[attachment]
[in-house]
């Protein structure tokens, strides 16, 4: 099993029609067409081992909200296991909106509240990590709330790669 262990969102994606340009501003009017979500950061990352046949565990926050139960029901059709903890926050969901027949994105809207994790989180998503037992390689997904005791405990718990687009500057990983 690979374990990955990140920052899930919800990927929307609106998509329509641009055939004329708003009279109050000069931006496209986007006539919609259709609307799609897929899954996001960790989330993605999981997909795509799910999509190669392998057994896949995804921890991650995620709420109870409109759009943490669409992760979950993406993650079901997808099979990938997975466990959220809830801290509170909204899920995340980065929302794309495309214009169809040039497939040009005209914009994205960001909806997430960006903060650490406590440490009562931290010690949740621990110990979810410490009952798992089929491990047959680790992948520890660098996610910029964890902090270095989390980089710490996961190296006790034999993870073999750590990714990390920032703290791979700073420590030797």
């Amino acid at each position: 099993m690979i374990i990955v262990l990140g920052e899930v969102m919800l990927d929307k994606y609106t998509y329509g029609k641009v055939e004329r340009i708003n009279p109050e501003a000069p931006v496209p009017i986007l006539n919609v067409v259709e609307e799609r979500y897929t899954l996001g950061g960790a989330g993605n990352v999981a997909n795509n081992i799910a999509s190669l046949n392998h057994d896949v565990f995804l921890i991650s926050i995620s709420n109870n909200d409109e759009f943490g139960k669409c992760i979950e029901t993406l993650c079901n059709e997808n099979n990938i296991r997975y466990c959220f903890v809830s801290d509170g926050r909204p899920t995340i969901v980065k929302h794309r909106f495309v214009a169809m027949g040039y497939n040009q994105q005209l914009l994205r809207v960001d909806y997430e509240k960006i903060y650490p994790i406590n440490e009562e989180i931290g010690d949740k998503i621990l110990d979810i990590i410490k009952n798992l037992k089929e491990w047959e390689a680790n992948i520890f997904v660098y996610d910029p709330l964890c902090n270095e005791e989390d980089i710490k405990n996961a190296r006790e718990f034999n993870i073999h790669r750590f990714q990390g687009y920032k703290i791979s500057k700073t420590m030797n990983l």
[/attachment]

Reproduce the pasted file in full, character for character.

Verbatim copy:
[in-house]
């Protein structure tokens, strides 16, 4: 099993029609067409081992909200296991909106509240990590709330790669 262990969102994606340009501003009017979500950061990352046949565990926050139960029901059709903890926050969901027949994105809207994790989180998503037992390689997904005791405990718990687009500057990983 690979374990990955990140920052899930919800990927929307609106998509329509641009055939004329708003009279109050000069931006496209986007006539919609259709609307799609897929899954996001960790989330993605999981997909795509799910999509190669392998057994896949995804921890991650995620709420109870409109759009943490669409992760979950993406993650079901997808099979990938997975466990959220809830801290509170909204899920995340980065929302794309495309214009169809040039497939040009005209914009994205960001909806997430960006903060650490406590440490009562931290010690949740621990110990979810410490009952798992089929491990047959680790992948520890660098996610910029964890902090270095989390980089710490996961190296006790034999993870073999750590990714990390920032703290791979700073420590030797």
């Amino acid at each position: 099993m690979i374990i990955v262990l990140g920052e899930v969102m919800l990927d929307k994606y609106t998509y329509g029609k641009v055939e004329r340009i708003n009279p109050e501003a000069p931006v496209p009017i986007l006539n919609v067409v259709e609307e799609r979500y897929t899954l996001g950061g960790a989330g993605n990352v999981a997909n795509n081992i799910a999509s190669l046949n392998h057994d896949v565990f995804l921890i991650s926050i995620s709420n109870n909200d409109e759009f943490g139960k669409c992760i979950e029901t993406l993650c079901n059709e997808n099979n990938i296991r997975y466990c959220f903890v809830s801290d509170g926050r909204p899920t995340i969901v980065k929302h794309r909106f495309v214009a169809m027949g040039y497939n040009q994105q005209l914009l994205r809207v960001d909806y997430e509240k960006i903060y650490p994790i406590n440490e009562e989180i931290g010690d949740k998503i621990l110990d979810i990590i410490k009952n798992l037992k089929e491990w047959e390689a680790n992948i520890f997904v660098y996610d910029p709330l964890c902090n270095e005791e989390d980089i710490k405990n996961a190296r006790e718990f034999n993870i073999h790669r750590f990714q990390g687009y920032k703290i791979s500057k700073t420590m030797n990983l």